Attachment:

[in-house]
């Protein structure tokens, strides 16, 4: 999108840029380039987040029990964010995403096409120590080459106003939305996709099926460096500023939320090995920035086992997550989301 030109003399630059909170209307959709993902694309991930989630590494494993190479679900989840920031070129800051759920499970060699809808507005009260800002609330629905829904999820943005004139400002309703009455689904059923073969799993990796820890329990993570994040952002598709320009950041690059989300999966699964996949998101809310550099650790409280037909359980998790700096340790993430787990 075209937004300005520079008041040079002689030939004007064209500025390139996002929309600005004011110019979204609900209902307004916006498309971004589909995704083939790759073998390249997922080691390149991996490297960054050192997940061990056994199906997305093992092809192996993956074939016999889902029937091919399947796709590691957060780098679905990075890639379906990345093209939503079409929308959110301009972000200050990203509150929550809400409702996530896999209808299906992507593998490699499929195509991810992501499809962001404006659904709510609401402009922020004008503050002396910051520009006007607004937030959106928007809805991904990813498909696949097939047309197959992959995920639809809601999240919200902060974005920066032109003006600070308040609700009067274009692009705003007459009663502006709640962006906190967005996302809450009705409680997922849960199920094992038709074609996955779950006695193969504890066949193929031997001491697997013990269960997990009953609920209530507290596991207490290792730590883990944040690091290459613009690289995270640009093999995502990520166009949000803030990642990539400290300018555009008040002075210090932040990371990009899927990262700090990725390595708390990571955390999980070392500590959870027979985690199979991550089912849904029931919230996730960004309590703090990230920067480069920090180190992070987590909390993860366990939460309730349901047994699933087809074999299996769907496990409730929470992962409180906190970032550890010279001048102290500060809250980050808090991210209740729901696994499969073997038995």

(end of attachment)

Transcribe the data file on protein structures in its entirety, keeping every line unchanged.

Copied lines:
[in-house]
């Protein structure tokens, strides 16, 4: 999108840029380039987040029990964010995403096409120590080459106003939305996709099926460096500023939320090995920035086992997550989301 030109003399630059909170209307959709993902694309991930989630590494494993190479679900989840920031070129800051759920499970060699809808507005009260800002609330629905829904999820943005004139400002309703009455689904059923073969799993990796820890329990993570994040952002598709320009950041690059989300999966699964996949998101809310550099650790409280037909359980998790700096340790993430787990 075209937004300005520079008041040079002689030939004007064209500025390139996002929309600005004011110019979204609900209902307004916006498309971004589909995704083939790759073998390249997922080691390149991996490297960054050192997940061990056994199906997305093992092809192996993956074939016999889902029937091919399947796709590691957060780098679905990075890639379906990345093209939503079409929308959110301009972000200050990203509150929550809400409702996530896999209808299906992507593998490699499929195509991810992501499809962001404006659904709510609401402009922020004008503050002396910051520009006007607004937030959106928007809805991904990813498909696949097939047309197959992959995920639809809601999240919200902060974005920066032109003006600070308040609700009067274009692009705003007459009663502006709640962006906190967005996302809450009705409680997922849960199920094992038709074609996955779950006695193969504890066949193929031997001491697997013990269960997990009953609920209530507290596991207490290792730590883990944040690091290459613009690289995270640009093999995502990520166009949000803030990642990539400290300018555009008040002075210090932040990371990009899927990262700090990725390595708390990571955390999980070392500590959870027979985690199979991550089912849904029931919230996730960004309590703090990230920067480069920090180190992070987590909390993860366990939460309730349901047994699933087809074999299996769907496990409730929470992962409180906190970032550890010279001048102290500060809250980050808090991210209740729901696994499969073997038995």